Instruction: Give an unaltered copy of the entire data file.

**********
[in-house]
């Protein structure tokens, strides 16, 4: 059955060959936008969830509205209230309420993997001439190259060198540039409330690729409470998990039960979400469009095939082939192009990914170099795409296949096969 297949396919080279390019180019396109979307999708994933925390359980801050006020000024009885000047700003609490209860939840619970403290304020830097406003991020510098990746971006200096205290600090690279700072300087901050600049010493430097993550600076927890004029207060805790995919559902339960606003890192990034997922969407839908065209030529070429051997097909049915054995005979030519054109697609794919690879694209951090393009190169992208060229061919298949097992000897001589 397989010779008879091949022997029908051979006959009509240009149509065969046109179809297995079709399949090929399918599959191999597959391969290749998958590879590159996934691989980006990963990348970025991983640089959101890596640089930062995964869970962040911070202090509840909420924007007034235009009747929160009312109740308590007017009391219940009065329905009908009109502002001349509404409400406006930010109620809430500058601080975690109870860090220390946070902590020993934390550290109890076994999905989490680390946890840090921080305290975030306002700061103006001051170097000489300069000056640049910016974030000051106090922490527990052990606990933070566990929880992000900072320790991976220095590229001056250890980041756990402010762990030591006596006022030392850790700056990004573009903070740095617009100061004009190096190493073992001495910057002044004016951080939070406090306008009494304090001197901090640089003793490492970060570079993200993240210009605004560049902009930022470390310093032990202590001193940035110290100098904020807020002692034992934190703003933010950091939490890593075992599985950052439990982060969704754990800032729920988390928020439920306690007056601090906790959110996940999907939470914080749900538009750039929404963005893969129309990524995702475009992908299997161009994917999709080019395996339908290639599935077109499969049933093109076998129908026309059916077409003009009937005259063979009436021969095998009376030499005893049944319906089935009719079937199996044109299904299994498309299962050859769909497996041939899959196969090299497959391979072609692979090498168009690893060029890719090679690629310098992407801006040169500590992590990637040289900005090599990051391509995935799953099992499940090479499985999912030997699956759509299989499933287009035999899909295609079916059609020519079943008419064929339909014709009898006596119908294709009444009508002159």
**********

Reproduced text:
[in-house]
């Protein structure tokens, strides 16, 4: 059955060959936008969830509205209230309420993997001439190259060198540039409330690729409470998990039960979400469009095939082939192009990914170099795409296949096969 297949396919080279390019180019396109979307999708994933925390359980801050006020000024009885000047700003609490209860939840619970403290304020830097406003991020510098990746971006200096205290600090690279700072300087901050600049010493430097993550600076927890004029207060805790995919559902339960606003890192990034997922969407839908065209030529070429051997097909049915054995005979030519054109697609794919690879694209951090393009190169992208060229061919298949097992000897001589 397989010779008879091949022997029908051979006959009509240009149509065969046109179809297995079709399949090929399918599959191999597959391969290749998958590879590159996934691989980006990963990348970025991983640089959101890596640089930062995964869970962040911070202090509840909420924007007034235009009747929160009312109740308590007017009391219940009065329905009908009109502002001349509404409400406006930010109620809430500058601080975690109870860090220390946070902590020993934390550290109890076994999905989490680390946890840090921080305290975030306002700061103006001051170097000489300069000056640049910016974030000051106090922490527990052990606990933070566990929880992000900072320790991976220095590229001056250890980041756990402010762990030591006596006022030392850790700056990004573009903070740095617009100061004009190096190493073992001495910057002044004016951080939070406090306008009494304090001197901090640089003793490492970060570079993200993240210009605004560049902009930022470390310093032990202590001193940035110290100098904020807020002692034992934190703003933010950091939490890593075992599985950052439990982060969704754990800032729920988390928020439920306690007056601090906790959110996940999907939470914080749900538009750039929404963005893969129309990524995702475009992908299997161009994917999709080019395996339908290639599935077109499969049933093109076998129908026309059916077409003009009937005259063979009436021969095998009376030499005893049944319906089935009719079937199996044109299904299994498309299962050859769909497996041939899959196969090299497959391979072609692979090498168009690893060029890719090679690629310098992407801006040169500590992590990637040289900005090599990051391509995935799953099992499940090479499985999912030997699956759509299989499933287009035999899909295609079916059609020519079943008419064929339909014709009898006596119908294709009444009508002159």